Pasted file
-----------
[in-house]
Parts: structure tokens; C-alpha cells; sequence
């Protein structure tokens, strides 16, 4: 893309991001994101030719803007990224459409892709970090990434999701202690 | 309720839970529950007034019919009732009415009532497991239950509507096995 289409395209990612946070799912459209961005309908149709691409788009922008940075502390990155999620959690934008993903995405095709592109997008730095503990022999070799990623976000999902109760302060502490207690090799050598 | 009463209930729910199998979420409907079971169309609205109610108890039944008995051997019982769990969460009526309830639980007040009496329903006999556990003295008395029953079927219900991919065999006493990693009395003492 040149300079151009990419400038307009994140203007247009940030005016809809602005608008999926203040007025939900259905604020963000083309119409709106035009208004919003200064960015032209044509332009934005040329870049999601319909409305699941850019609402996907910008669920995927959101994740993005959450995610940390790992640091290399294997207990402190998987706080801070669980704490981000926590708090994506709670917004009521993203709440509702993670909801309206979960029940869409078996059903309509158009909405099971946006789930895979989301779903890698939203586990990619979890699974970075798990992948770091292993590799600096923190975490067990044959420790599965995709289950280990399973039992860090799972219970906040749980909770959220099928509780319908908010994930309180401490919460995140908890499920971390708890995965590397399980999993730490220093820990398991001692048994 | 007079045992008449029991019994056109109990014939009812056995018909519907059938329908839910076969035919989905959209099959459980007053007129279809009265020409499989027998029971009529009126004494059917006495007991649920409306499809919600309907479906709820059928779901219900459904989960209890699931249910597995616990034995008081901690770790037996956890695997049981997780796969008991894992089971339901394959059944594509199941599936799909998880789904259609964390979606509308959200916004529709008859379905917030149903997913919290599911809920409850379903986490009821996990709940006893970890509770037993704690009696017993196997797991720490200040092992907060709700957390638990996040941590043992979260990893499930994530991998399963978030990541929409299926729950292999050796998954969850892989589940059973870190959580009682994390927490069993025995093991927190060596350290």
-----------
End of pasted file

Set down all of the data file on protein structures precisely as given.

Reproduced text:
[in-house]
Parts: structure tokens; C-alpha cells; sequence
């Protein structure tokens, strides 16, 4: 893309991001994101030719803007990224459409892709970090990434999701202690 | 309720839970529950007034019919009732009415009532497991239950509507096995 289409395209990612946070799912459209961005309908149709691409788009922008940075502390990155999620959690934008993903995405095709592109997008730095503990022999070799990623976000999902109760302060502490207690090799050598 | 009463209930729910199998979420409907079971169309609205109610108890039944008995051997019982769990969460009526309830639980007040009496329903006999556990003295008395029953079927219900991919065999006493990693009395003492 040149300079151009990419400038307009994140203007247009940030005016809809602005608008999926203040007025939900259905604020963000083309119409709106035009208004919003200064960015032209044509332009934005040329870049999601319909409305699941850019609402996907910008669920995927959101994740993005959450995610940390790992640091290399294997207990402190998987706080801070669980704490981000926590708090994506709670917004009521993203709440509702993670909801309206979960029940869409078996059903309509158009909405099971946006789930895979989301779903890698939203586990990619979890699974970075798990992948770091292993590799600096923190975490067990044959420790599965995709289950280990399973039992860090799972219970906040749980909770959220099928509780319908908010994930309180401490919460995140908890499920971390708890995965590397399980999993730490220093820990398991001692048994 | 007079045992008449029991019994056109109990014939009812056995018909519907059938329908839910076969035919989905959209099959459980007053007129279809009265020409499989027998029971009529009126004494059917006495007991649920409306499809919600309907479906709820059928779901219900459904989960209890699931249910597995616990034995008081901690770790037996956890695997049981997780796969008991894992089971339901394959059944594509199941599936799909998880789904259609964390979606509308959200916004529709008859379905917030149903997913919290599911809920409850379903986490009821996990709940006893970890509770037993704690009696017993196997797991720490200040092992907060709700957390638990996040941590043992979260990893499930994530991998399963978030990541929409299926729950292999050796998954969850892989589940059973870190959580009682994390927490069993025995093991927190060596350290």